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Watson ties Brad Rutter on 'Jeopardy!' Outcome of man-versus-machine battle uncertain!



Score one for humankind! On Monday night, "Jeopardy!" champion Brad Rutter tied with IBM super- computer Watson at $5,000 apiece, while "Jeopardy!" all-star Ken Jennings took third place with $2,000.

At first it seemed as though Watson would crush us all: It scored 12 of the first 16 queries without getting a single one wrong. But after four incorrect answers, Rutter began to catch up.

Two nights remain in the match, and the competitors haven't even reached the Double Jeopardy or Final Jeopardy rounds. We won't bow to you yet, All-Powerful Machine That Will Inevitably Enslave Us!

-- Melissa Maerz

Photo: Alex Trebek, Ken Jennings, Watson and Brad Rutter. Credit: Associated Press

Comments () | Archives (8)

this was a great show

Not really a fair fight, Watson got the question via text as soon as it's shown. The way Watson works is by breaking down text and looking for patterns. The human players have to read fast or listen to Alex. If Watson had to use speech recognition or video recognition to properly process the question as we do, and I might add as the game is played and the official rules state; we would have a better measure of how good Watson is in a fair fight. As it is huge props to those guys for keeping pace with such clear "cheating" being done by Watson.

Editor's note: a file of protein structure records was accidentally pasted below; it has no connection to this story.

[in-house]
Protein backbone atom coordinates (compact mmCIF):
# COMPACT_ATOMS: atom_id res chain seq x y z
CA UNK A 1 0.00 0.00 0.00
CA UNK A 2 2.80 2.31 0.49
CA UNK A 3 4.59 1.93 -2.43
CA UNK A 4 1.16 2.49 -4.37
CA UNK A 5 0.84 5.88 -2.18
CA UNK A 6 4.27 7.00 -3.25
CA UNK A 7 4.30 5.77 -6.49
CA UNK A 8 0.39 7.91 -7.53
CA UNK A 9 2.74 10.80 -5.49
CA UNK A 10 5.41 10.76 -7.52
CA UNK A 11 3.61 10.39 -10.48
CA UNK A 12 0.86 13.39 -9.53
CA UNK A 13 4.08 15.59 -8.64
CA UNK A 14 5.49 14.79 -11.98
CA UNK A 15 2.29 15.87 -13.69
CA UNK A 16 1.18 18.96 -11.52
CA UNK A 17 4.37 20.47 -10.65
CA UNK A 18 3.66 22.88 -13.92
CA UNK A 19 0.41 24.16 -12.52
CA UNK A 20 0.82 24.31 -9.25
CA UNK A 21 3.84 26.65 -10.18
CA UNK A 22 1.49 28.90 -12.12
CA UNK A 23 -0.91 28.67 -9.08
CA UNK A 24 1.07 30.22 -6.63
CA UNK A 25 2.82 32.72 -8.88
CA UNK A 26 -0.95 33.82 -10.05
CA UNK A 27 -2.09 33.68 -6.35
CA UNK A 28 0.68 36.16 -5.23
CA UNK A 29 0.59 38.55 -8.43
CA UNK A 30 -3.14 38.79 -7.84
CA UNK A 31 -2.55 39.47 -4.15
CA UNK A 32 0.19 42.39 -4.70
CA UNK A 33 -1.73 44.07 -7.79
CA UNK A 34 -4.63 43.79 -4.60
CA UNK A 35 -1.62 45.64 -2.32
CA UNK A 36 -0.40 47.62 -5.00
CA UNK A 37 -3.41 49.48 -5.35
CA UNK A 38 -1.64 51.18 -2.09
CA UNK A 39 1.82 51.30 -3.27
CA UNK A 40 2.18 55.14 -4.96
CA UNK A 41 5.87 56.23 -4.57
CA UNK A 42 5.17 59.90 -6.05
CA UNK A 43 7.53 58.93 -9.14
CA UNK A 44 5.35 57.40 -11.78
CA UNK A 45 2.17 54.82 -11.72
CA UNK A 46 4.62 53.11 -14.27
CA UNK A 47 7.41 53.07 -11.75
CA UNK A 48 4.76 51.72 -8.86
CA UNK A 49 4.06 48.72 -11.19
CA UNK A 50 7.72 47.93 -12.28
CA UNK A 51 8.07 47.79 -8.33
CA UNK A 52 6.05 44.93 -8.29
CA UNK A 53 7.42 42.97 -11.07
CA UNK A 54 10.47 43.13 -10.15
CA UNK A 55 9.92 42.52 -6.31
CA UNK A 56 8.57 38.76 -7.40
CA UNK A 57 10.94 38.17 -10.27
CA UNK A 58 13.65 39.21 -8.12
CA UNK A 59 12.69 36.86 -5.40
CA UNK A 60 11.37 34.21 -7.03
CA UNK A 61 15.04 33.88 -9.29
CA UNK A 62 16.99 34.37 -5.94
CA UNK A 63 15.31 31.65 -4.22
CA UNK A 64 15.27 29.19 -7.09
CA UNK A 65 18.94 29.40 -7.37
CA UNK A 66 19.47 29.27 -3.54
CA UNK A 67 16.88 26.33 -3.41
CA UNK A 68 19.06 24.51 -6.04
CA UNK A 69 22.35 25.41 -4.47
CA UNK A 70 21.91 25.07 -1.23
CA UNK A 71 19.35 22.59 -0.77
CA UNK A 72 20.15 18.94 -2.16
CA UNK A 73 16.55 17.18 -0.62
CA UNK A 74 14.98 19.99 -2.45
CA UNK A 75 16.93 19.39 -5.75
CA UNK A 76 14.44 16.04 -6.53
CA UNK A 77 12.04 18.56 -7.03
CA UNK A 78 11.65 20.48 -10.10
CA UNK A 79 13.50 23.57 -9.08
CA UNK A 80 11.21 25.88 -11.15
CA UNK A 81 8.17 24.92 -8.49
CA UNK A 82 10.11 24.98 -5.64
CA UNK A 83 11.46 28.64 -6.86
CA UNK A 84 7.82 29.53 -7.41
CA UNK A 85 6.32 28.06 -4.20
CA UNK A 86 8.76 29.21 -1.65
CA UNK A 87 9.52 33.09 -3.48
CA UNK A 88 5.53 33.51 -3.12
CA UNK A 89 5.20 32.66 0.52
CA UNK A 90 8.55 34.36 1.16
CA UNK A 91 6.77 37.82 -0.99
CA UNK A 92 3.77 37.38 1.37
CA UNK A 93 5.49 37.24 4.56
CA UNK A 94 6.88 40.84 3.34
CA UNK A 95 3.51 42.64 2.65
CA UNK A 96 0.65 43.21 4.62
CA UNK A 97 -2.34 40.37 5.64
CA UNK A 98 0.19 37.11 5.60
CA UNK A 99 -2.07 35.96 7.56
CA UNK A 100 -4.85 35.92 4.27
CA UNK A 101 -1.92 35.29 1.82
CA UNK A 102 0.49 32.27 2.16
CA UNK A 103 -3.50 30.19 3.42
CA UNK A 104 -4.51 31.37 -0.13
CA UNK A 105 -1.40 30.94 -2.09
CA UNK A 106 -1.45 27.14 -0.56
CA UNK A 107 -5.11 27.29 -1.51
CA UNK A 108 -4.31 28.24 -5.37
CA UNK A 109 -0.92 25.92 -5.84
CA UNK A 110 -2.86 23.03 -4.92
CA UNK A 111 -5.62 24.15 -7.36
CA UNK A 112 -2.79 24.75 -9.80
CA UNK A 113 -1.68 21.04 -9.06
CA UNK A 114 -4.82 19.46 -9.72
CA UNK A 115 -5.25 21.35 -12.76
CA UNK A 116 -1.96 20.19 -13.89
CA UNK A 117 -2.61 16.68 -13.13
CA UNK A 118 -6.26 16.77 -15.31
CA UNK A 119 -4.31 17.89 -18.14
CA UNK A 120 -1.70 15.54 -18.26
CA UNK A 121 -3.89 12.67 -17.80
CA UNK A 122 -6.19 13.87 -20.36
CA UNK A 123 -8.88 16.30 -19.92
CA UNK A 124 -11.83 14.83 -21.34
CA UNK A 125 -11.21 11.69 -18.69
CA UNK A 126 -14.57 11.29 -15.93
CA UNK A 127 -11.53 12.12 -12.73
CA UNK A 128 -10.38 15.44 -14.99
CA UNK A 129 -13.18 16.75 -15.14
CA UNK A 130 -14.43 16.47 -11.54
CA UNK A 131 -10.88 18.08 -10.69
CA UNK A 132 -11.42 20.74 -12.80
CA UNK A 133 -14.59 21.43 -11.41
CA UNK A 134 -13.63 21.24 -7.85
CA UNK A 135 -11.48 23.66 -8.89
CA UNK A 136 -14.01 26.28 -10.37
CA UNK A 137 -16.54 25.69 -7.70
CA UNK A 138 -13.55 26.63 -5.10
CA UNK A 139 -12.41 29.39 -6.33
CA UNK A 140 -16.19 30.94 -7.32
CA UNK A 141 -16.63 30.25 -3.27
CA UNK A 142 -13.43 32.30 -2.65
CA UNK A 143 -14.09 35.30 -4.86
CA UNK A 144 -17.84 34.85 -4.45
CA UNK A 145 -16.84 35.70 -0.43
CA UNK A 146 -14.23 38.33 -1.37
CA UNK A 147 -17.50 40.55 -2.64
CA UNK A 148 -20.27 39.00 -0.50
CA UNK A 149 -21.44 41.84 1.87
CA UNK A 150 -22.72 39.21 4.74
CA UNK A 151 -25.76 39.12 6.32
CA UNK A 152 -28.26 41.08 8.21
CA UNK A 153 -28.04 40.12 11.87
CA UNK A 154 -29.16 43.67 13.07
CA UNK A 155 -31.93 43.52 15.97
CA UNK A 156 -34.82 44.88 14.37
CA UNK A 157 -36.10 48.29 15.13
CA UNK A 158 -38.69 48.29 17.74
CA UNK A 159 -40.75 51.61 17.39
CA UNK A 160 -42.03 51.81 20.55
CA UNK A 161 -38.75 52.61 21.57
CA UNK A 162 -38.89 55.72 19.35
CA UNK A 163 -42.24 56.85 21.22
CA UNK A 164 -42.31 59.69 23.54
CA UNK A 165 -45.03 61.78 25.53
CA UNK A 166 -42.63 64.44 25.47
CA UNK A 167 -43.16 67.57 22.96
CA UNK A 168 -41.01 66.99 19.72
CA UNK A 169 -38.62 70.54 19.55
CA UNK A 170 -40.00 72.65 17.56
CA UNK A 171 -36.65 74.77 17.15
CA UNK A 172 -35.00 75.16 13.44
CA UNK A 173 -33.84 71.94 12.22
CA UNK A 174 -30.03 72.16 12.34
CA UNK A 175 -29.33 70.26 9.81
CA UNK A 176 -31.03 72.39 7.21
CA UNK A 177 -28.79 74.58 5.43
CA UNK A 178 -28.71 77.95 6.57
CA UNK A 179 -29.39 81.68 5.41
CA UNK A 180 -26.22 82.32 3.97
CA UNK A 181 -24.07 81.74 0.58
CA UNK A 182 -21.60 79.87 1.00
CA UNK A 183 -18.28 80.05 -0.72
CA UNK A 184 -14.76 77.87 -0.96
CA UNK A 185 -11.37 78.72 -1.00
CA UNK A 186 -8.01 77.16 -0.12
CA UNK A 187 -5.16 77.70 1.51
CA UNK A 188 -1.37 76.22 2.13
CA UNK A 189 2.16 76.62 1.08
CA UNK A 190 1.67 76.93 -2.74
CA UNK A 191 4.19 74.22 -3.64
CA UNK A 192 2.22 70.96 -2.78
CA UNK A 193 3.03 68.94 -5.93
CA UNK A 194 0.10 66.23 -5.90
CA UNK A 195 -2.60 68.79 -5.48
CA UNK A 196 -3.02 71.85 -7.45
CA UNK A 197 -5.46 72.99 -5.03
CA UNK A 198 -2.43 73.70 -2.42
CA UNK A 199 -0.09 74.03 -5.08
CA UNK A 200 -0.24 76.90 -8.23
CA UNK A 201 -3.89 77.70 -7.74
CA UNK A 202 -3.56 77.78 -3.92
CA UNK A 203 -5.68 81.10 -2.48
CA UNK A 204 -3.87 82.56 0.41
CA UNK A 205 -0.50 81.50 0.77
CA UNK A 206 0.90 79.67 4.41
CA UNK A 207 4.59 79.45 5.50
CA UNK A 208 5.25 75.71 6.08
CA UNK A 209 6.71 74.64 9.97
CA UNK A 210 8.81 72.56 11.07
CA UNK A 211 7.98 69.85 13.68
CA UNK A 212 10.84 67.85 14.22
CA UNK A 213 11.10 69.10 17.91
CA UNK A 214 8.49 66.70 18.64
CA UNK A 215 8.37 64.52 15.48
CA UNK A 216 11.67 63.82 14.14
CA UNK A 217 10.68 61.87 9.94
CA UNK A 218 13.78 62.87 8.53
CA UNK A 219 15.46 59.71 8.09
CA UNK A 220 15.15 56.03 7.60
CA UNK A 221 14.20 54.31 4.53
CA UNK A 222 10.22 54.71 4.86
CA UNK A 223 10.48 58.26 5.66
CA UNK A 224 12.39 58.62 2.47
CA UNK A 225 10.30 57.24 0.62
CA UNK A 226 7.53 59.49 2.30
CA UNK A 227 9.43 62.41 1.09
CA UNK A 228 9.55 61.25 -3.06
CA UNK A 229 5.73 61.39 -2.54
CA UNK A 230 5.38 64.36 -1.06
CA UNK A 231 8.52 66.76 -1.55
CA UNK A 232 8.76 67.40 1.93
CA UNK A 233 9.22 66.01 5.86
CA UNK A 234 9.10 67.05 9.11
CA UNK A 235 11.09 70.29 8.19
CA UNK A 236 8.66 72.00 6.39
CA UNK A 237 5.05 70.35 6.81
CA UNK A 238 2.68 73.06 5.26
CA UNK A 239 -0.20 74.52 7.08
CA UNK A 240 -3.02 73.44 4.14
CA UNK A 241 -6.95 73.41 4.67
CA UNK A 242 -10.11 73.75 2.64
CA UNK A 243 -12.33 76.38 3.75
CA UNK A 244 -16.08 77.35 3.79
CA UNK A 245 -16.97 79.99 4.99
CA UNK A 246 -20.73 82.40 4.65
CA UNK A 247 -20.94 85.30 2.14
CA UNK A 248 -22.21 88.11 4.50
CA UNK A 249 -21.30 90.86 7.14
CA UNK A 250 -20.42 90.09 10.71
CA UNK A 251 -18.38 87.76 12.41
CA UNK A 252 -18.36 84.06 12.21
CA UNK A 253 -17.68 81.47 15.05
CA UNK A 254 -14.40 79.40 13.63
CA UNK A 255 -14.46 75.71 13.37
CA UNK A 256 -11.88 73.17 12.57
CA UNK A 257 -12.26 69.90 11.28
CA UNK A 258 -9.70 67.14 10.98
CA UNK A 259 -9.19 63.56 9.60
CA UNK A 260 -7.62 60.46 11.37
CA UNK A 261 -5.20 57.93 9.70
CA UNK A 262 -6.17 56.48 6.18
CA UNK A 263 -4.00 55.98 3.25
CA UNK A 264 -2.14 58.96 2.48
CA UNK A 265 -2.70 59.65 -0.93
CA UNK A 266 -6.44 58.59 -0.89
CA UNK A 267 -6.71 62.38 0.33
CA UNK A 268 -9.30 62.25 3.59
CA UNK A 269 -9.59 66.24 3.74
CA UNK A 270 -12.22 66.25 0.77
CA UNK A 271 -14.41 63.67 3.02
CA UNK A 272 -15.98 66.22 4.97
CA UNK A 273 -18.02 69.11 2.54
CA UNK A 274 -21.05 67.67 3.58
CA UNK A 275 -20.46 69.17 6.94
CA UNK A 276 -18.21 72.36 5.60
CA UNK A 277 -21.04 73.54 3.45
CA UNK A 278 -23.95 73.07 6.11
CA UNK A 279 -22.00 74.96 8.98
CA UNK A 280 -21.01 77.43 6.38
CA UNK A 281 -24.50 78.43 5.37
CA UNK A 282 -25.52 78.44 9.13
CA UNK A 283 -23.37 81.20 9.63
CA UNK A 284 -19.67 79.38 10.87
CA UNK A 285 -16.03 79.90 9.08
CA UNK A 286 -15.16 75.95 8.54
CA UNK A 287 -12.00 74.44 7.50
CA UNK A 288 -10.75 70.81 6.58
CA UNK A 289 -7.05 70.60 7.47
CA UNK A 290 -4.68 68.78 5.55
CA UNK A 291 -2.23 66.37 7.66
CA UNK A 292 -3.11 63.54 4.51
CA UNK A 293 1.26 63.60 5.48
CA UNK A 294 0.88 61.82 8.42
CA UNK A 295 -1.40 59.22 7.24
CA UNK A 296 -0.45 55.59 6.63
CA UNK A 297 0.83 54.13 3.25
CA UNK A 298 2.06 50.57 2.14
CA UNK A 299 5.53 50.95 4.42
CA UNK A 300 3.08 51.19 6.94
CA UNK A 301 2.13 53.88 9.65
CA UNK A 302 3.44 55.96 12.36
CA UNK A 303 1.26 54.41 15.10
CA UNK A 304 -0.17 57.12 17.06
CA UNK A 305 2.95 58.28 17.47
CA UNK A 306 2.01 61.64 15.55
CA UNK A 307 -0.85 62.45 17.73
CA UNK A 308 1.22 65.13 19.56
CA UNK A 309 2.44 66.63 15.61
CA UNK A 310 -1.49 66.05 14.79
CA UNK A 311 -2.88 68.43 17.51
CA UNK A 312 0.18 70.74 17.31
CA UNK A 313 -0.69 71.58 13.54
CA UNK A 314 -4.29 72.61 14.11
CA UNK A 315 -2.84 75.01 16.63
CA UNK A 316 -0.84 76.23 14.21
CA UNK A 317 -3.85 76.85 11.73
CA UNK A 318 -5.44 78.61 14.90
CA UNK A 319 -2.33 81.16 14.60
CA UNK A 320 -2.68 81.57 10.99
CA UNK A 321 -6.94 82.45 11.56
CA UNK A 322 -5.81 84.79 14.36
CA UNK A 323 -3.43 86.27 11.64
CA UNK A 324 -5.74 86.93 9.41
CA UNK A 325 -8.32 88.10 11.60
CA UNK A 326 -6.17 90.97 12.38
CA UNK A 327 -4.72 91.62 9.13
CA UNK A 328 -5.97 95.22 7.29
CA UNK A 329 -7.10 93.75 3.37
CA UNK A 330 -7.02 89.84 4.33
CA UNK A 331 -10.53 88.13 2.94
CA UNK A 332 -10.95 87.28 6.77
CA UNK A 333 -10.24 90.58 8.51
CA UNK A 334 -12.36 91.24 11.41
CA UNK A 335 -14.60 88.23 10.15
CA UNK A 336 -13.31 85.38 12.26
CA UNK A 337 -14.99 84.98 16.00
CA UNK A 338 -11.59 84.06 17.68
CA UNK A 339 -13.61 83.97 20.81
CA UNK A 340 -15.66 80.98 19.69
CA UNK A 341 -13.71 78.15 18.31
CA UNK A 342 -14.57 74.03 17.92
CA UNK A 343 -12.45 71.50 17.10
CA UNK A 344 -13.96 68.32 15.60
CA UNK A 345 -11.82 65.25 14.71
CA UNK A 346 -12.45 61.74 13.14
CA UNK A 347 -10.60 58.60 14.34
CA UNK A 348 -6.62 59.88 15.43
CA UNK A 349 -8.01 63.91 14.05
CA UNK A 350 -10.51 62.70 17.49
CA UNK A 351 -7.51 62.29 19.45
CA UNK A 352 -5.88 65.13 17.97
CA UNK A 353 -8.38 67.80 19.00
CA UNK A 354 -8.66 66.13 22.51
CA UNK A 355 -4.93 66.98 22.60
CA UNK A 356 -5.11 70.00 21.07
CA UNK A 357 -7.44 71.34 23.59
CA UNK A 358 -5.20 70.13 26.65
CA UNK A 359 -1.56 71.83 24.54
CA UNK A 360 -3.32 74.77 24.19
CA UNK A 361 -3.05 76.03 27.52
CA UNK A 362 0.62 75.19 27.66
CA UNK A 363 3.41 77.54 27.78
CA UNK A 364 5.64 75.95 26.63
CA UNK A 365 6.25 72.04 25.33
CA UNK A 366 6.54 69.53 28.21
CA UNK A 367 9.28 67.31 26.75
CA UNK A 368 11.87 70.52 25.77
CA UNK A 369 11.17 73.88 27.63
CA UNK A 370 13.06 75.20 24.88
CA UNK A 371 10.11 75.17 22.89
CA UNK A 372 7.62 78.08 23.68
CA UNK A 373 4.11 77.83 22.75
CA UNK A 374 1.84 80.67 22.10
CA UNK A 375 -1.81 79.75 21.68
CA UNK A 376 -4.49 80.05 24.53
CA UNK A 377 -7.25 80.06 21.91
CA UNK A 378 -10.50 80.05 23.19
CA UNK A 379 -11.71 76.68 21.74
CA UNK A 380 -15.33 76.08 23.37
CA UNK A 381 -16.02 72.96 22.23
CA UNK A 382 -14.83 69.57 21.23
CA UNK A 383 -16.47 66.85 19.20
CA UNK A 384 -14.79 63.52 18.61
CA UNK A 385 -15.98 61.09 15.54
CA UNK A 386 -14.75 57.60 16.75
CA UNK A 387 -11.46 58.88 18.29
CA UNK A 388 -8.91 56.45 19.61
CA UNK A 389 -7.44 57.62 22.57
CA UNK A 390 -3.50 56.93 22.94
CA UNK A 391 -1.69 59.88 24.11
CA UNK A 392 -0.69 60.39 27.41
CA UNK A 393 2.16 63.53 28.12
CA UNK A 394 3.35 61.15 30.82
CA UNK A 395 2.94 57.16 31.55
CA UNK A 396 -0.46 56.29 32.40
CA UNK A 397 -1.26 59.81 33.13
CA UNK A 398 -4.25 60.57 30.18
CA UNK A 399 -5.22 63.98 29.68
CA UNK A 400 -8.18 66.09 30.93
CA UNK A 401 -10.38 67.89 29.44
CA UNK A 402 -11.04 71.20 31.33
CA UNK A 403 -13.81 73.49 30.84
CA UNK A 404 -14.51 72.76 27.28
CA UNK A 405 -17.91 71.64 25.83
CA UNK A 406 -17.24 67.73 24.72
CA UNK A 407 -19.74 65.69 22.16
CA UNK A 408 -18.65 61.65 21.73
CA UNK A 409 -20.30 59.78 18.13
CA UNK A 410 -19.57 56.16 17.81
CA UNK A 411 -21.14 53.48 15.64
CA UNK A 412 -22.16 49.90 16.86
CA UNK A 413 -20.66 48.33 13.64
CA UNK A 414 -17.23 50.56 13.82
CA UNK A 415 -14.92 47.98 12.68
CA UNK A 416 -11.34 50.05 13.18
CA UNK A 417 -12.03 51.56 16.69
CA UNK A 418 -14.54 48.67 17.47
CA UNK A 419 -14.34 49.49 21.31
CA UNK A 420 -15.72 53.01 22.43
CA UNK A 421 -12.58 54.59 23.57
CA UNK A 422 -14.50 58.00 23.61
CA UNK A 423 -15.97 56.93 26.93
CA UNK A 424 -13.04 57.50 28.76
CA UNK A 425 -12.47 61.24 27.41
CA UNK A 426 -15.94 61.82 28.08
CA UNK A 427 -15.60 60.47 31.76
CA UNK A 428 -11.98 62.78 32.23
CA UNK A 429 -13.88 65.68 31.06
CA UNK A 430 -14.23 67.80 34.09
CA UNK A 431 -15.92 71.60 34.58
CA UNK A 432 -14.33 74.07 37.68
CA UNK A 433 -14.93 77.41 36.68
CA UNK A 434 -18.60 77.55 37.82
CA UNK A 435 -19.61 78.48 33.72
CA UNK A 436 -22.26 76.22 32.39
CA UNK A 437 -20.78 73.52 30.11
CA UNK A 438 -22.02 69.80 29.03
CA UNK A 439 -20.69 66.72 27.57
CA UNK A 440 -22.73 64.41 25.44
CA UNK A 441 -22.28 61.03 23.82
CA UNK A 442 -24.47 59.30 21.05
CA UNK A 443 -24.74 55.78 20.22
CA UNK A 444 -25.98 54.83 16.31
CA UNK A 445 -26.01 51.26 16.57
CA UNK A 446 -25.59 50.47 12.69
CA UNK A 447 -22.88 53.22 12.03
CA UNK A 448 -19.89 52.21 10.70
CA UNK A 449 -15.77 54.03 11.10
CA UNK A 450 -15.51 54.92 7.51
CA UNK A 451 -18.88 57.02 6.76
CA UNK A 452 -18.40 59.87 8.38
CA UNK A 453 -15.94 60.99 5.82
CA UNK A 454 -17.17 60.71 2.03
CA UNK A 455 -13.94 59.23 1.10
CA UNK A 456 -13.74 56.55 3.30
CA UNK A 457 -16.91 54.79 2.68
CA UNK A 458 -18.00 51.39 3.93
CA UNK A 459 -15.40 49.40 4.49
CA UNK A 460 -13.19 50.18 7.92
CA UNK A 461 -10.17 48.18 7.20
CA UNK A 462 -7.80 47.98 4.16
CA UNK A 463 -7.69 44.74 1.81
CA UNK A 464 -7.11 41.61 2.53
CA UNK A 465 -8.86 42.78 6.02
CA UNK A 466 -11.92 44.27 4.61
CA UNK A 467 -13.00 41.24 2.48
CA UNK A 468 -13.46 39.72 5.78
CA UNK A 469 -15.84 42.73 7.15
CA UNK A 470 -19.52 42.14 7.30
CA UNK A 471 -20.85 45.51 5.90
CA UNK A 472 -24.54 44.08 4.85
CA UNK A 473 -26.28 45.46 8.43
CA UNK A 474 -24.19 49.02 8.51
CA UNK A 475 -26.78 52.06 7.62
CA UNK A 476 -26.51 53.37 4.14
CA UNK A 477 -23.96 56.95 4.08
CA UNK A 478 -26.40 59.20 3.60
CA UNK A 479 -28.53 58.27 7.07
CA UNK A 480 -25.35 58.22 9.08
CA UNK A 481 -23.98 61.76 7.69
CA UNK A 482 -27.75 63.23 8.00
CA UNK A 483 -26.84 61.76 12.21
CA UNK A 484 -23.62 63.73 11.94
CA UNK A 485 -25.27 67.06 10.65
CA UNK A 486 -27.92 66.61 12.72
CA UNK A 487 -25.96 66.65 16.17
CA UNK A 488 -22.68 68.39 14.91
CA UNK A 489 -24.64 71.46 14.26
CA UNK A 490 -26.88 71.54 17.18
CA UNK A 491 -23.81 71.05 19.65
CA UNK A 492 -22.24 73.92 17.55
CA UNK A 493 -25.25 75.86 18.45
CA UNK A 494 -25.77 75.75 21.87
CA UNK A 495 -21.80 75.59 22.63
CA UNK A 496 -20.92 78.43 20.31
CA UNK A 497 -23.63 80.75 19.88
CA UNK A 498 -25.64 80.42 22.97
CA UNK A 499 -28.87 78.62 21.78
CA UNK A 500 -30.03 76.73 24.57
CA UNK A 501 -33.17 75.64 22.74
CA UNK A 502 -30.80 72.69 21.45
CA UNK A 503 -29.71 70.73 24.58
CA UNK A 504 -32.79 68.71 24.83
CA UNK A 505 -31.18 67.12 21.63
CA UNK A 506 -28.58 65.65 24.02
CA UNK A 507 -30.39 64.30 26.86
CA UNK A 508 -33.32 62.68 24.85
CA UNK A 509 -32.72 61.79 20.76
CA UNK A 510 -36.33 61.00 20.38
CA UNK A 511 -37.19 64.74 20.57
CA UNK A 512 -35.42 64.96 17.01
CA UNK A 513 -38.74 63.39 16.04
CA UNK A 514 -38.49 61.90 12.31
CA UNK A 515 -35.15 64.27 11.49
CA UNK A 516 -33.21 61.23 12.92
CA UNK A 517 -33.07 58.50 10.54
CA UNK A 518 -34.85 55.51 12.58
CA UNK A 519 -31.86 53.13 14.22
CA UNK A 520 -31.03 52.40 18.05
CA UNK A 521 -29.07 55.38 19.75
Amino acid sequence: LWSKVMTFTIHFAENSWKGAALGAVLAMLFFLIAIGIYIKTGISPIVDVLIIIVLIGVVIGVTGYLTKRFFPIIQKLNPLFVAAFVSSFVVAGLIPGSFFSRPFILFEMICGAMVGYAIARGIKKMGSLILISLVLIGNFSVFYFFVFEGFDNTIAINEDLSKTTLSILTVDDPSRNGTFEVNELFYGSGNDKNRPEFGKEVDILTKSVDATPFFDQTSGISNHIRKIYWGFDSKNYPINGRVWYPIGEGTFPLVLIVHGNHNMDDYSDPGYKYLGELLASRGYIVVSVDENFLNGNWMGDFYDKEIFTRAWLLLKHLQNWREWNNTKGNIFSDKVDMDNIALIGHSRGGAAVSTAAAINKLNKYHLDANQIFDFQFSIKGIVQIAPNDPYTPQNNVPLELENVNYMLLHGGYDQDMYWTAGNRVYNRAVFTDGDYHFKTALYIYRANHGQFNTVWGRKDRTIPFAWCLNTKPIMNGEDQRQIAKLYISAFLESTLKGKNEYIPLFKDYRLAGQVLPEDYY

Watson is doing no more cheating than his human counterpoints. According to IBM: "Watson’s buzzing is not instantaneous. For some clues he may not complete the question answering computation in time to make the decision to buzz in. For all clues, even if he does have an answer and confidence ready in time, he still has to respond to the signal and physically depress the button.

The best human contestants don’t wait for, but instead anticipate when Trebek will finish reading a clue. They time their “buzz” for the instant when the last word leaves Trebek’s mouth and the “Buzzer Enable” light turns on. Watson cannot anticipate. He can only react to the enable signal. While Watson reacts at an impressive speed, humans can and do buzz in faster than his best possible reaction time."

This has been amazingly interesting to watch. Even though pitting it against humans is unfair due to the buzz in factor, in the end I don’t really care that it beats the humans so much as that artificial intelligence has come so far. I always thought computers *should* be good at chess so deep blue was not shocking, just cool. But I am pretty shocked that it is as good at Jeopardy as it is

I'm very excited about the result.

Watson does not do as very few when the questions are posed with few words. With Watson, the more words in the question the better chance of Watson having the correct correct answer.

I enjoyed the show!

Congrats to IBM and Watson for their amazing achievement over the past few years. This is an incredible break through for technology andI anticipate great things from it. It is a shame how many folks seem to have a poor grasp on the complexity of the problem and consider this whole exercise "stupid". There will always be a troll for every subject.


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